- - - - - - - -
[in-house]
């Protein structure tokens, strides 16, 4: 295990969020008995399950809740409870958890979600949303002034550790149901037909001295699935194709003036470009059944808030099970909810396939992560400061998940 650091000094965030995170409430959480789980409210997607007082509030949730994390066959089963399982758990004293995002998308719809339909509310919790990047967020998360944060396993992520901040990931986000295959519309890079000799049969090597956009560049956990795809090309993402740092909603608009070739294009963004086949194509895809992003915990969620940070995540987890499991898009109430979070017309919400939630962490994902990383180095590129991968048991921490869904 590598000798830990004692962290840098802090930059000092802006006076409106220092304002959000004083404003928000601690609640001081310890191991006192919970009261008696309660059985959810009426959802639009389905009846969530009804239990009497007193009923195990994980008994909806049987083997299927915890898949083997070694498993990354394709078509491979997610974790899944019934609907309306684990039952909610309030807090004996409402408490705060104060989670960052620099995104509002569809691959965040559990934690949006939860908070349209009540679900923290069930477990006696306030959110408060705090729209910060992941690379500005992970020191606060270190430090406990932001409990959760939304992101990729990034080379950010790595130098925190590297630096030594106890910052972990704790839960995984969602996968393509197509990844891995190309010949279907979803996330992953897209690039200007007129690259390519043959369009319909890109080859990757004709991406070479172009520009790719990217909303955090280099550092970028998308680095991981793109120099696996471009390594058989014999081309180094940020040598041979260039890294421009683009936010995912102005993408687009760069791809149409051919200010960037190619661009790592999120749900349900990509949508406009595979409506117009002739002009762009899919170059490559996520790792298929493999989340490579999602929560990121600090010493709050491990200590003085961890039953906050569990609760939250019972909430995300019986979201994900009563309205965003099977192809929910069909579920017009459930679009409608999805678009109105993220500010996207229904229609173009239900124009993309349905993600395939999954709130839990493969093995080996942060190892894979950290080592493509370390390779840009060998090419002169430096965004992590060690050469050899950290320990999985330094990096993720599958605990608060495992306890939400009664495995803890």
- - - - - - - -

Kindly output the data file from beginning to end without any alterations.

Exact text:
[in-house]
């Protein structure tokens, strides 16, 4: 295990969020008995399950809740409870958890979600949303002034550790149901037909001295699935194709003036470009059944808030099970909810396939992560400061998940 650091000094965030995170409430959480789980409210997607007082509030949730994390066959089963399982758990004293995002998308719809339909509310919790990047967020998360944060396993992520901040990931986000295959519309890079000799049969090597956009560049956990795809090309993402740092909603608009070739294009963004086949194509895809992003915990969620940070995540987890499991898009109430979070017309919400939630962490994902990383180095590129991968048991921490869904 590598000798830990004692962290840098802090930059000092802006006076409106220092304002959000004083404003928000601690609640001081310890191991006192919970009261008696309660059985959810009426959802639009389905009846969530009804239990009497007193009923195990994980008994909806049987083997299927915890898949083997070694498993990354394709078509491979997610974790899944019934609907309306684990039952909610309030807090004996409402408490705060104060989670960052620099995104509002569809691959965040559990934690949006939860908070349209009540679900923290069930477990006696306030959110408060705090729209910060992941690379500005992970020191606060270190430090406990932001409990959760939304992101990729990034080379950010790595130098925190590297630096030594106890910052972990704790839960995984969602996968393509197509990844891995190309010949279907979803996330992953897209690039200007007129690259390519043959369009319909890109080859990757004709991406070479172009520009790719990217909303955090280099550092970028998308680095991981793109120099696996471009390594058989014999081309180094940020040598041979260039890294421009683009936010995912102005993408687009760069791809149409051919200010960037190619661009790592999120749900349900990509949508406009595979409506117009002739002009762009899919170059490559996520790792298929493999989340490579999602929560990121600090010493709050491990200590003085961890039953906050569990609760939250019972909430995300019986979201994900009563309205965003099977192809929910069909579920017009459930679009409608999805678009109105993220500010996207229904229609173009239900124009993309349905993600395939999954709130839990493969093995080996942060190892894979950290080592493509370390390779840009060998090419002169430096965004992590060690050469050899950290320990999985330094990096993720599958605990608060495992306890939400009664495995803890």